In economics, a poor individual is one that lacks sufficient financial resources to obtain adequate food, clothing, and medical care to participate in society. For a long time, medical science and psychology have highlighted the role of food and calorie intake in human development but, in economics, we are still quietly overlooking the effect of nutrition in poverty.
Though malnourishment may be history, famine is not. In fact, FAO, Food and Agriculture Organization of the UN, estimates that, worldwide, 842 billion people were undernourished in 2011-13.
Poor people have smaller budgets, which means a greater share of their expenditure is adjudicated to food. So, it comes without surprise that, the large increase in food prices witnessed in the end of the last decade (2006-2008 and again in 2010) had severe consequences such as decreasing the nutritional status of the poor and forcing them into a vicious cycle – also known as poverty trap, which is a spiraling mechanism that forces people to remain poor.
The idea is quite simple, with wage people buy food which gives them strength to work and earn wages. This establishes a relationship between income today and income tomorrow.
A necessary condition for a poverty trap to exist is that the capacity curve intersects the 45-degree line from below at some point (S-shape curve).
The S-shape curve is made of two relations, or functions: the relationship between wage and nutrition (how much better do you eat if you have little more income) and the relationship between nutrition and productivity (how much stronger do you become if you have a bit more to eat).
Assuming this hypothesis holds means the poor should eat as much as they can – after paying for unavoidable expenses, expenditure on food would first increase more than proportionately, and then less than proportionately. In economics, we say this exposes the decreasing marginal effects of increasing food consumption: the first calories are just used to survive, and the next ones are used for strength; as calorie intake increases, the marginal effect of consuming them decreases.
But if nutrition is so important, why don’t people spend every available cent on extra calories? What stands in the way of better nutrition for the underprivileged? And what are the possible policy implications of this?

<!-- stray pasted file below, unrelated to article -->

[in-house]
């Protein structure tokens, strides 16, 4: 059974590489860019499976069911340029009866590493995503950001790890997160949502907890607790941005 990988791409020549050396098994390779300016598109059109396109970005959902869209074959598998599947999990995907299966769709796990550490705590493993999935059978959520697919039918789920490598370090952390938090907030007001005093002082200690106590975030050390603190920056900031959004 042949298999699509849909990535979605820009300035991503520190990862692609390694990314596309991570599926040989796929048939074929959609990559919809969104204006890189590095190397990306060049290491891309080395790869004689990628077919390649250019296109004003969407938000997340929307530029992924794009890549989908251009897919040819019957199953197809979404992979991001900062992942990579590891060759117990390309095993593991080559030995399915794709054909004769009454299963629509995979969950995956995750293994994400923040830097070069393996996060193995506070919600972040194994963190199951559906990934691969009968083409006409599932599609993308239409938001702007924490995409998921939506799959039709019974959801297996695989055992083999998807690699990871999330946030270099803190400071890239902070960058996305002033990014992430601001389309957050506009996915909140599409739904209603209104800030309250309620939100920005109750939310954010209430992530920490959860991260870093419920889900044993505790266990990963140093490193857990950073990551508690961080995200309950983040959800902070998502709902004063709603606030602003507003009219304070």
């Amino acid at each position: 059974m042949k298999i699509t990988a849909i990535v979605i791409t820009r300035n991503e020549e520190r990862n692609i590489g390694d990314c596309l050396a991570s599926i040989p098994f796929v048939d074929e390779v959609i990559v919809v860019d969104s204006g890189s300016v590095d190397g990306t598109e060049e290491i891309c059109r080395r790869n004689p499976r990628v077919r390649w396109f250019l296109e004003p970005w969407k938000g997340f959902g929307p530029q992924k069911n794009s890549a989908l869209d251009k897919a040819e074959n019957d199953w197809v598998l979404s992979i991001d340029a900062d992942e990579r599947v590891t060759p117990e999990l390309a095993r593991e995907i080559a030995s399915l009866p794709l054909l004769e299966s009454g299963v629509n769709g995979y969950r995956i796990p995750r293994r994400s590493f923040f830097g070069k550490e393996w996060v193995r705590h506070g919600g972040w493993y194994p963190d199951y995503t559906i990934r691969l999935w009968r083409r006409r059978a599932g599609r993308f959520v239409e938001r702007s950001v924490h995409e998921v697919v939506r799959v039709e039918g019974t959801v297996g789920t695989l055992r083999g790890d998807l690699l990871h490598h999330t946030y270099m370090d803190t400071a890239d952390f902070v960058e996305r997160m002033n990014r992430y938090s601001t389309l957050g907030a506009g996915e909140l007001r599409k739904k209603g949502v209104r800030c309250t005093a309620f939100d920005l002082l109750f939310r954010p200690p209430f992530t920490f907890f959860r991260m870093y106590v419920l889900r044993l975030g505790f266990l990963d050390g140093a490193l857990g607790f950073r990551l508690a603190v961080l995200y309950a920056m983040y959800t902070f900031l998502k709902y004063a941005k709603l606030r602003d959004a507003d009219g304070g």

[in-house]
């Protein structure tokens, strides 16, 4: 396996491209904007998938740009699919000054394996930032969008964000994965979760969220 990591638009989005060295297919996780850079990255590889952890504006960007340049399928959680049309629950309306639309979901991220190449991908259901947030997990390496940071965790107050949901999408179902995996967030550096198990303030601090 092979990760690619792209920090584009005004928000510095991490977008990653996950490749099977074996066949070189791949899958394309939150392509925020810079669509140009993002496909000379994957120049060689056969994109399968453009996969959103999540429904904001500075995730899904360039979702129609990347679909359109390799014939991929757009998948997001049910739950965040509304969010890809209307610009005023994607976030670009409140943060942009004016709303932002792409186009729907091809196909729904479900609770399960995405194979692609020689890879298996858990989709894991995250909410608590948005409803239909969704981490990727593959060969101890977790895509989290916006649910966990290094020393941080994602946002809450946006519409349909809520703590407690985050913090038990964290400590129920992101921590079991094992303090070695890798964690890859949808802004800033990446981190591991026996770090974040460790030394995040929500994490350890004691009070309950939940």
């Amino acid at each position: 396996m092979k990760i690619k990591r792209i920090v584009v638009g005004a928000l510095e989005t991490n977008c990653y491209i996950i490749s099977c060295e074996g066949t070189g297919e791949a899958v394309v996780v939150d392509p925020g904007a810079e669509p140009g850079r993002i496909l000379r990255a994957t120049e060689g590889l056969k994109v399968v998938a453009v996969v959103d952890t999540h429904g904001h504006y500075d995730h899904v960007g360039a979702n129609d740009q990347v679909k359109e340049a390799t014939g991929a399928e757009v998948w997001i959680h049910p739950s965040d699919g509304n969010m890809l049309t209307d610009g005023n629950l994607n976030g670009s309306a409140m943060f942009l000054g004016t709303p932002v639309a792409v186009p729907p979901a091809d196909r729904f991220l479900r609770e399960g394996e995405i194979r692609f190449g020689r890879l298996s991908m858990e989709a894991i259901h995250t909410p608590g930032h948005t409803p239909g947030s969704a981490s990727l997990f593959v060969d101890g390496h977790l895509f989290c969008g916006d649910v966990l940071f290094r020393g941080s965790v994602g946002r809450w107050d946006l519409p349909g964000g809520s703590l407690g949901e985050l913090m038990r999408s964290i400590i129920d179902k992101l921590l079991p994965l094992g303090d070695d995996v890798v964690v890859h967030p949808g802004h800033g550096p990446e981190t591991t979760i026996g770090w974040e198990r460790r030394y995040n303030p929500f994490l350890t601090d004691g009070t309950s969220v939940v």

To better understand the behavior of the poor we can start by looking at their choices. From PoorEconomics we know that, worldwide, people living with less than 1$ per day spend 45-75% of their household budget on food. The difference may be due to food prices but it also underlines different consumption choices.
The poor have two ways of increasing their calorie consumption: they can eat more by spending more money on food (quantity) or they can eat differently by spending money on more nutritious options (quality).
So, how does calorie intake relates to the poor? Angus Deaton estimates a regression function for log calories and log per capita expenditures in India and concludes that when total expenditure increases by 10%, the consumption of calories increases by about 3.5%. The fact is that, when given the possibility of spending more money on food, people have to choose between eating more and eating tastier food. For example, rice has higher nutritious value than shrimp but when given the possibility to spend more money on food, people may choose to eat more shrimp instead of only eating rice because it tastes better.
It would be interesting to discuss both income effects and substitution effects to better illustrate on this matter but, in summary, a poor household who is 10% richer spends about 7% of the increase on food, and this extra spending is shared 50/50: half on more calories and half to get better tasting or more expensive calories. Even among the poorest of the poor, an increase in economic well-being has a positive, but less than 100%, impact on calories consumed.
Numerous countries use food subsidies and food stamps to encourage greater nutrition. In India, for example, the government recently introduced a subsidy scheme for rice. But before tackling the issue it is important to know if there actually is a poverty trap. If the previously discussed assumptions hold, a poverty trap opens the possibility of a “big push”: a minor action could have big benefits, which is socially desirable. But, if there is no real poverty trap, helping the poor in this way will simply be a form of wealth redistribution without efficiency gains.
Helena Isabel Rodrigues